We went up the steps and pushed back the doors into the dark timeworn bar. It was as if a sheet had been pulled back on another era. We were rubbing shoulders with the aura that is Old Florida.

The room exemplified the bygone Florida built up by those who arrived singly and as families to this area in the 1880s and the decades immediately following. 

The harsh and beautiful Everglades was to test their mettle. These crackers, as they called themselves proudly, and as a distinct identification, proved up to the challenge.

They settled largely on the terms of the Everglades. They made an alliance with it, adapting to the demanding terrain and loving this western fringe of the Everglades for its wide, bountiful freedoms. 

Here fish were plentiful. There was a wealth of animals and birds to hunt. There were neighbors you counted on and in turn trusted you. Help was reciprocal. 

There was a welcome to almost all if you knew how to abide by the Everglades code of self-sufficiency and ability to fit in with its set of conditions.

The wonder of the region brought visitors. The curious and the adventurous came to have a look. They came to hunt, fish, explore and relax. They did it  with the confidence they'd have a story to take home.

They were welcomed, housed and outfitted by the Everglade community.  Storter, who ran the general store, put up visitors as they showed up. These were often of the wealthy class arriving in the winter by yacht. Many fell under the Everglades spell and visited again and again.

The Everglades Rod and Gun Club as a sport lodge came about through Barron Collier. His acquisition of the Everglade townsite, and its renaming as Everglades, dovetailed with his vision of a new Florida in these parts. 

Crucial to Collier's plan was the construction of the Tamiami Trail (US 41) through Collier County. The new road connected Tampa and Miami and opened Southwest Florida to growth.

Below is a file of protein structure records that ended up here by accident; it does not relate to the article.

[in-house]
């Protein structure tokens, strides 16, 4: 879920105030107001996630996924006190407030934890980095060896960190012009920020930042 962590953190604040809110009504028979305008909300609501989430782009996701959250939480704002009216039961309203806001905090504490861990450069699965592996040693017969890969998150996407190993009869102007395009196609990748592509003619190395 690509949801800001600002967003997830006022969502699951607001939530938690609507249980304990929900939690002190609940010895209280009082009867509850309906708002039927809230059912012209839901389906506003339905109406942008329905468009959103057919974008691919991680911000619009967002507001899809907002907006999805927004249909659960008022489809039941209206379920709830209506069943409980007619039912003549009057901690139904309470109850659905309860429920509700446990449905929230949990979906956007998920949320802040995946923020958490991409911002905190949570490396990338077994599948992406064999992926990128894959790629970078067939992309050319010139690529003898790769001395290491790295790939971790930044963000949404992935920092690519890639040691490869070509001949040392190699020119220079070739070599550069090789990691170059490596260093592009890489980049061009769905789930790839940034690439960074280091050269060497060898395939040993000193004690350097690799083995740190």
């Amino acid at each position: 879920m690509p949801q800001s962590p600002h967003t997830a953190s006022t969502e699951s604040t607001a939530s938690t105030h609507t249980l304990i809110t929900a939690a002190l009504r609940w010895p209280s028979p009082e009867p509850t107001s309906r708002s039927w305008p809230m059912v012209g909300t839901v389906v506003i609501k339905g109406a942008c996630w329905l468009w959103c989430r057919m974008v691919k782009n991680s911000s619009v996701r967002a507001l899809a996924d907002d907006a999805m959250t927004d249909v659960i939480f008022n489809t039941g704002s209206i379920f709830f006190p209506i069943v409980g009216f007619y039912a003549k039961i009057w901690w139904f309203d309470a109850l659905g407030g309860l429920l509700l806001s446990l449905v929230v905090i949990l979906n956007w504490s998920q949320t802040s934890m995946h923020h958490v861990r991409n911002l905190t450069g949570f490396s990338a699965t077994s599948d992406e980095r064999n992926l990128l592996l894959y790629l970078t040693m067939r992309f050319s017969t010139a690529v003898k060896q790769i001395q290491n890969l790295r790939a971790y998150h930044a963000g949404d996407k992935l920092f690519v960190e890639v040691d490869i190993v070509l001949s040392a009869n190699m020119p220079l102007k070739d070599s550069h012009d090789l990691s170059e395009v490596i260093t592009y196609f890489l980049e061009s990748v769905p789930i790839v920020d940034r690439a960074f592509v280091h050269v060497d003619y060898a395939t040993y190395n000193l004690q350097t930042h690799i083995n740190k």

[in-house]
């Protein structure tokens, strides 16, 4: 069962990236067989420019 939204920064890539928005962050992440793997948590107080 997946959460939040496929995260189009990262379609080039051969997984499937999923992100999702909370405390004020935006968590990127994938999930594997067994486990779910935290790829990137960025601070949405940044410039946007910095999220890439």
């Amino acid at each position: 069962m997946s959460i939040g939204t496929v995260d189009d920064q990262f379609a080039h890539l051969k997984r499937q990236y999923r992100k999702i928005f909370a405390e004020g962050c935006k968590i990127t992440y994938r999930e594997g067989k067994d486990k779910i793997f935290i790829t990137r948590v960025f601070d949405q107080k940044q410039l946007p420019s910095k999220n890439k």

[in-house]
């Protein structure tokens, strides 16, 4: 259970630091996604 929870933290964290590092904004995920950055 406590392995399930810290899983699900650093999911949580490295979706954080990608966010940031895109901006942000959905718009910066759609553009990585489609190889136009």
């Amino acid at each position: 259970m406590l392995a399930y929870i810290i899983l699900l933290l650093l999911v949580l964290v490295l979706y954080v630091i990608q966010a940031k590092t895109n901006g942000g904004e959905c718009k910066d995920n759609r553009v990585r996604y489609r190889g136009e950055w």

Over the years the lodge at Everglades has entertained many notables. Its roster of guests continue the hospitality begun by the Storter family. 

There have been visits by several U.S. presidents. I've read that Roosevelt was here as well as Hoover, Truman,Eisenhower, Nixon and the senior Bush.  

Adventurers like writer Ernest Hemingway came. They were drawn by their instinct for the interesting, or through invitation to this outpost in the hidden away corners at the far end of the Florida peninsula.

There are probably many famous people who have come for a dinner, a drink or an overnight stay. Some come, like a lot of us do, because someone recommended it. Others are here from their own response to the authenticity of the Everglades. 

On the front side of the Rod and Gun Club extends a long screened-in veranda. This is the public dining area. The veranda has lots of room to seat folks. There are many tables.

The tables were full the afternoon we visited. The diners were enjoying the  view of the Barron River in its mangrove-edged channels at the bottom of the front lawn. 

To be seated at table on the veranda, in dining space filled with others replete with good food and the satisfaction of finding this place, is a delight.